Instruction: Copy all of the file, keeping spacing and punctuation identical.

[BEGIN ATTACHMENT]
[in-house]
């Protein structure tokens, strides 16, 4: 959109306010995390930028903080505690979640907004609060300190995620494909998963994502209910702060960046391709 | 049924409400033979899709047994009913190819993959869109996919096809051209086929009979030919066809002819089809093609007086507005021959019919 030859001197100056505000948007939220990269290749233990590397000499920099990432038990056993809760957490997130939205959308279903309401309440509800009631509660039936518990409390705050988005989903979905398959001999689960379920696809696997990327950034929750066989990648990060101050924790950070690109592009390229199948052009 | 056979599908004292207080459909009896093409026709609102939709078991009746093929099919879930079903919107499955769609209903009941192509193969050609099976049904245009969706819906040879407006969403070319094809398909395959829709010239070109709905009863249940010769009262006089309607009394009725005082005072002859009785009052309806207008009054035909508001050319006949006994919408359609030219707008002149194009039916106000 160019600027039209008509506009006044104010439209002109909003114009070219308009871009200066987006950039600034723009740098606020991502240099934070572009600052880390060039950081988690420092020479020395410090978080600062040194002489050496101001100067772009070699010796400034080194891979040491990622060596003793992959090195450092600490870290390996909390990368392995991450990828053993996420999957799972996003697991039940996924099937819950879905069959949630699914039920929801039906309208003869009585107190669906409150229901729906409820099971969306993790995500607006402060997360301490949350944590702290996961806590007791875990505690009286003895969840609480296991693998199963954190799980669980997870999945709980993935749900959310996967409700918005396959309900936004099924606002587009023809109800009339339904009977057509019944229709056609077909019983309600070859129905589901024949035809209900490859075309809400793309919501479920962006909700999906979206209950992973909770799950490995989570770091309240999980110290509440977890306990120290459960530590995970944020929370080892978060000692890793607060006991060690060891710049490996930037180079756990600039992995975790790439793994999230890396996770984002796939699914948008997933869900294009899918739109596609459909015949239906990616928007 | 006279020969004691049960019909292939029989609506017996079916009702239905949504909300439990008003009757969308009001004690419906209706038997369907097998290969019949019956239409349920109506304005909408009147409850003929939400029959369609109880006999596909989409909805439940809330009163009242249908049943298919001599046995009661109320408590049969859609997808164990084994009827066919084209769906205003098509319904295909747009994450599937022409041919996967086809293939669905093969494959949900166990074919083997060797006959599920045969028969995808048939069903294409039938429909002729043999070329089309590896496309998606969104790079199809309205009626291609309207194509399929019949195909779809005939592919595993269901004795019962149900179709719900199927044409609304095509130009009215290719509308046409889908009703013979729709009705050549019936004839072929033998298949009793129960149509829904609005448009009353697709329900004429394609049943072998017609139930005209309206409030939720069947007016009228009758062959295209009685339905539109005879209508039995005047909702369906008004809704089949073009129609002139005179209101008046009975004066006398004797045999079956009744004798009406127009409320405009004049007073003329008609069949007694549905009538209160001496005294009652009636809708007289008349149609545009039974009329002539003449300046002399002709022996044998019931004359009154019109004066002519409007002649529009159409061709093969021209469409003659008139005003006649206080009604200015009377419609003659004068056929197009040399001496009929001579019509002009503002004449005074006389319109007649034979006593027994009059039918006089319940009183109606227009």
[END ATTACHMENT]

[in-house]
């Protein structure tokens, strides 16, 4: 959109306010995390930028903080505690979640907004609060300190995620494909998963994502209910702060960046391709 | 049924409400033979899709047994009913190819993959869109996919096809051209086929009979030919066809002819089809093609007086507005021959019919 030859001197100056505000948007939220990269290749233990590397000499920099990432038990056993809760957490997130939205959308279903309401309440509800009631509660039936518990409390705050988005989903979905398959001999689960379920696809696997990327950034929750066989990648990060101050924790950070690109592009390229199948052009 | 056979599908004292207080459909009896093409026709609102939709078991009746093929099919879930079903919107499955769609209903009941192509193969050609099976049904245009969706819906040879407006969403070319094809398909395959829709010239070109709905009863249940010769009262006089309607009394009725005082005072002859009785009052309806207008009054035909508001050319006949006994919408359609030219707008002149194009039916106000 160019600027039209008509506009006044104010439209002109909003114009070219308009871009200066987006950039600034723009740098606020991502240099934070572009600052880390060039950081988690420092020479020395410090978080600062040194002489050496101001100067772009070699010796400034080194891979040491990622060596003793992959090195450092600490870290390996909390990368392995991450990828053993996420999957799972996003697991039940996924099937819950879905069959949630699914039920929801039906309208003869009585107190669906409150229901729906409820099971969306993790995500607006402060997360301490949350944590702290996961806590007791875990505690009286003895969840609480296991693998199963954190799980669980997870999945709980993935749900959310996967409700918005396959309900936004099924606002587009023809109800009339339904009977057509019944229709056609077909019983309600070859129905589901024949035809209900490859075309809400793309919501479920962006909700999906979206209950992973909770799950490995989570770091309240999980110290509440977890306990120290459960530590995970944020929370080892978060000692890793607060006991060690060891710049490996930037180079756990600039992995975790790439793994999230890396996770984002796939699914948008997933869900294009899918739109596609459909015949239906990616928007 | 006279020969004691049960019909292939029989609506017996079916009702239905949504909300439990008003009757969308009001004690419906209706038997369907097998290969019949019956239409349920109506304005909408009147409850003929939400029959369609109880006999596909989409909805439940809330009163009242249908049943298919001599046995009661109320408590049969859609997808164990084994009827066919084209769906205003098509319904295909747009994450599937022409041919996967086809293939669905093969494959949900166990074919083997060797006959599920045969028969995808048939069903294409039938429909002729043999070329089309590896496309998606969104790079199809309205009626291609309207194509399929019949195909779809005939592919595993269901004795019962149900179709719900199927044409609304095509130009009215290719509308046409889908009703013979729709009705050549019936004839072929033998298949009793129960149509829904609005448009009353697709329900004429394609049943072998017609139930005209309206409030939720069947007016009228009758062959295209009685339905539109005879209508039995005047909702369906008004809704089949073009129609002139005179209101008046009975004066006398004797045999079956009744004798009406127009409320405009004049007073003329008609069949007694549905009538209160001496005294009652009636809708007289008349149609545009039974009329002539003449300046002399002709022996044998019931004359009154019109004066002519409007002649529009159409061709093969021209469409003659008139005003006649206080009604200015009377419609003659004068056929197009040399001496009929001579019509002009503002004449005074006389319109007649034979006593027994009059039918006089319940009183109606227009």